8. Sarnia Sting
Key Losses: Kyle Neuber
Key Additions: Alex Galchenyuk, Nail Yakupov
Needs: One consistent goaltender
If This Team Were a Rock Song or Album? "The Kids are Alright" by The Who
I went back and forth on who should get the final playoff spot in the West. Eventually, I arrived at the Sting. My reasoning is simple. In knocking young teams in this league, everyone talks about how inexperienced they are. What you eventually come to realize after watching this league for a while is that eventually, talent just takes over during the regular season.
In Sarnia, it's all about the offence. The Sting have four young forwards that should jump charge the attack. Brandon Francisco and Brett Ritchie return from last year's squad. Ritchie caught fire near the end of last season and carried that momentum through to a very strong Ivan Hlinka Tournament in August. Ritchie is the easiest to project over the course of the coming season because as he learns to use his frame more effectively, he'll begin to dominate games. Early indications are he's starting to do that.
The Russian invasion of Sarnia will be another storyline on offence. Alex Galchenyuk was the first overall pick in last spring's Priority Selection out of the Chicago Young Americans midget program. The forward carries all the hope of Sarnia's last first overall pick, Steven Stamkos. Joining Galchenyuk is Russian, and early favourite to go number 1 in 2012, Nail Yakupov. Yakupov's deadly hockey sense, puck creativity and skating will make him a terror for opposing defences.
On defence, the Sting are a middle of the pack team. Most of the big minutes will be handled by Joe Rogalski, the Pittsburgh prospect has shown some adeptness on both sides of the puck and will run the powerplay. His likely defence partner will be Nathan Chiarlitti. Chiarlitti played for Canada at the Spring Under-18s but went undrafted. He, like Rogalski, possesses some skill on both sides of the puck.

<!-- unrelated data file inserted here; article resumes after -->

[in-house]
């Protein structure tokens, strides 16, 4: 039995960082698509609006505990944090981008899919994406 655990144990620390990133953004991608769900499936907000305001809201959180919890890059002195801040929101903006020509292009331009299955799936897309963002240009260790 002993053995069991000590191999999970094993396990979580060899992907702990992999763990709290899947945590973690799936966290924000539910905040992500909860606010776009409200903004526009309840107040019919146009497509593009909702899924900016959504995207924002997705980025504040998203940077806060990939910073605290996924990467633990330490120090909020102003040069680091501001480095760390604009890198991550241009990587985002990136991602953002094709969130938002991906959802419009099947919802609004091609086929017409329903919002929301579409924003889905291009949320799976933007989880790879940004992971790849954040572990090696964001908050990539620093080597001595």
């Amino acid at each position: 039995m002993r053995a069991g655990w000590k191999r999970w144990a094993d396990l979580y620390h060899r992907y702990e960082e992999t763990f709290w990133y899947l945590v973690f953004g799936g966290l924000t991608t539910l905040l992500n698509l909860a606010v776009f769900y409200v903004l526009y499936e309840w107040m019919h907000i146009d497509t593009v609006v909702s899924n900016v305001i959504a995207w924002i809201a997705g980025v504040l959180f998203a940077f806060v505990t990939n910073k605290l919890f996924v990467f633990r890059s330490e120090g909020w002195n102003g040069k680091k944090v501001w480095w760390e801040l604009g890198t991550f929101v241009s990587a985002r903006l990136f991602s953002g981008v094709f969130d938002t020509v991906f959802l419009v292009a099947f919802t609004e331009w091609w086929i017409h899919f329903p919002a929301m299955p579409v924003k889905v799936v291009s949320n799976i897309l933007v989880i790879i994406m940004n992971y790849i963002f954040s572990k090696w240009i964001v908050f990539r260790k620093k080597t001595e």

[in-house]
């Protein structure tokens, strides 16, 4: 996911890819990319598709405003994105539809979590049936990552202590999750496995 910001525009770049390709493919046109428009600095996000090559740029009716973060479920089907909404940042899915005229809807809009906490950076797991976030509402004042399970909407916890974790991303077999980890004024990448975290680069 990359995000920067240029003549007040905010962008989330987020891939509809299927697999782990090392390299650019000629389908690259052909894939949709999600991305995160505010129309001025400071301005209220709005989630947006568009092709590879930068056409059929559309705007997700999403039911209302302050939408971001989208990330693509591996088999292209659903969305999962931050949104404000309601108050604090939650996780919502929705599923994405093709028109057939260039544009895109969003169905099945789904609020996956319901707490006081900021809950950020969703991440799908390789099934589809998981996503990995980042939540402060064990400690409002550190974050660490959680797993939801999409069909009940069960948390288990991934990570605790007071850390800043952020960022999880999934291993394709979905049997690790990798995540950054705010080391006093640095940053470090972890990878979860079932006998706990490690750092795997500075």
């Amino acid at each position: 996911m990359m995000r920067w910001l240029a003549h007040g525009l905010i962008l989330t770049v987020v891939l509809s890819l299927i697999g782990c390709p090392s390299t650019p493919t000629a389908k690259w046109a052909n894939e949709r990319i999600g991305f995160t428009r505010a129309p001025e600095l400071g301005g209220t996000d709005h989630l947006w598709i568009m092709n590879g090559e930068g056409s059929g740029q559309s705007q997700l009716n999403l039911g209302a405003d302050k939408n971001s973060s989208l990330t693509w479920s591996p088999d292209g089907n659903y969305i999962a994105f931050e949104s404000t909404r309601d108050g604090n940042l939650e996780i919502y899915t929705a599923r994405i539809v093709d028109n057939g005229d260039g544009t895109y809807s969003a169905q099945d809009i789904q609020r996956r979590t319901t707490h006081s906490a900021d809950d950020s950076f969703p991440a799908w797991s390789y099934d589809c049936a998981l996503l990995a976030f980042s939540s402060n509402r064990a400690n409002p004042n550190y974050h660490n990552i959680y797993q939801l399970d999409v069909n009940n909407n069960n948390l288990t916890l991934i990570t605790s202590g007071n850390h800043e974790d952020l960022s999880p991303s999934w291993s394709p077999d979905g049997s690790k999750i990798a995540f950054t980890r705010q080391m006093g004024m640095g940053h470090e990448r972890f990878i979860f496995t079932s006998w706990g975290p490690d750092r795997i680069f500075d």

The second pairing will see a couple of veterans in Brent Sullivan and Ron Soucie paired up to stabilize the back end.
In goal, Sarnia has a good problem. 1992 netminder Shayne Campbell has been injured for much of the preseason. If this continues, the Sting will have to lean on veteran John Cullen, acquired from Kingston in an offseason trade. Cullen's numbers far outshine Campbell's and he may find when he returns from injury that he's lost his job. Cullen will be backed up in the early going by 1994 goaltender Brandon Hope.
9. Plymouth Whalers
Key Losses: Tyler Seguin, AJ Jenks, Phil McRae, Matt Hackett, Josh Brittain, Ryan Hayes, Michal Jordan, Joe Gaynor, Leo Jenner
Key Additions: Max Iafrate
Needs: Offensive depth
If This Team Were a Rock Song or Album? "Say Goodbye to Hollywood" by Billy Joel
The Whalers built a big, rugged team last year in the hope that they would be the ones who knocked off the Windsor Spitfires. They were swept. And they lost most of their offensive firepower in the offseason in addition to losing the best goaltender in the league.
There are some good pieces to build around in Plymouth. The Whalers still have their last two first round picks in Garret Meurs and Max Iafrate. They drafted two young Europeans this offseason in Rakell and Truttmann who should slide ably into the lineup and they should have another young stalwart in goal in Scott Wedgewood.
But they lack an offensive gamebreaker, they lack general offensive depth in anyway. They lost two of their top three defensemen, returning only Beau Schmitz. Schmitz will be joined with big Austin Levi who will be expected to fill the shoes of Plymouth's long time shutdown presence, Leo Jenner.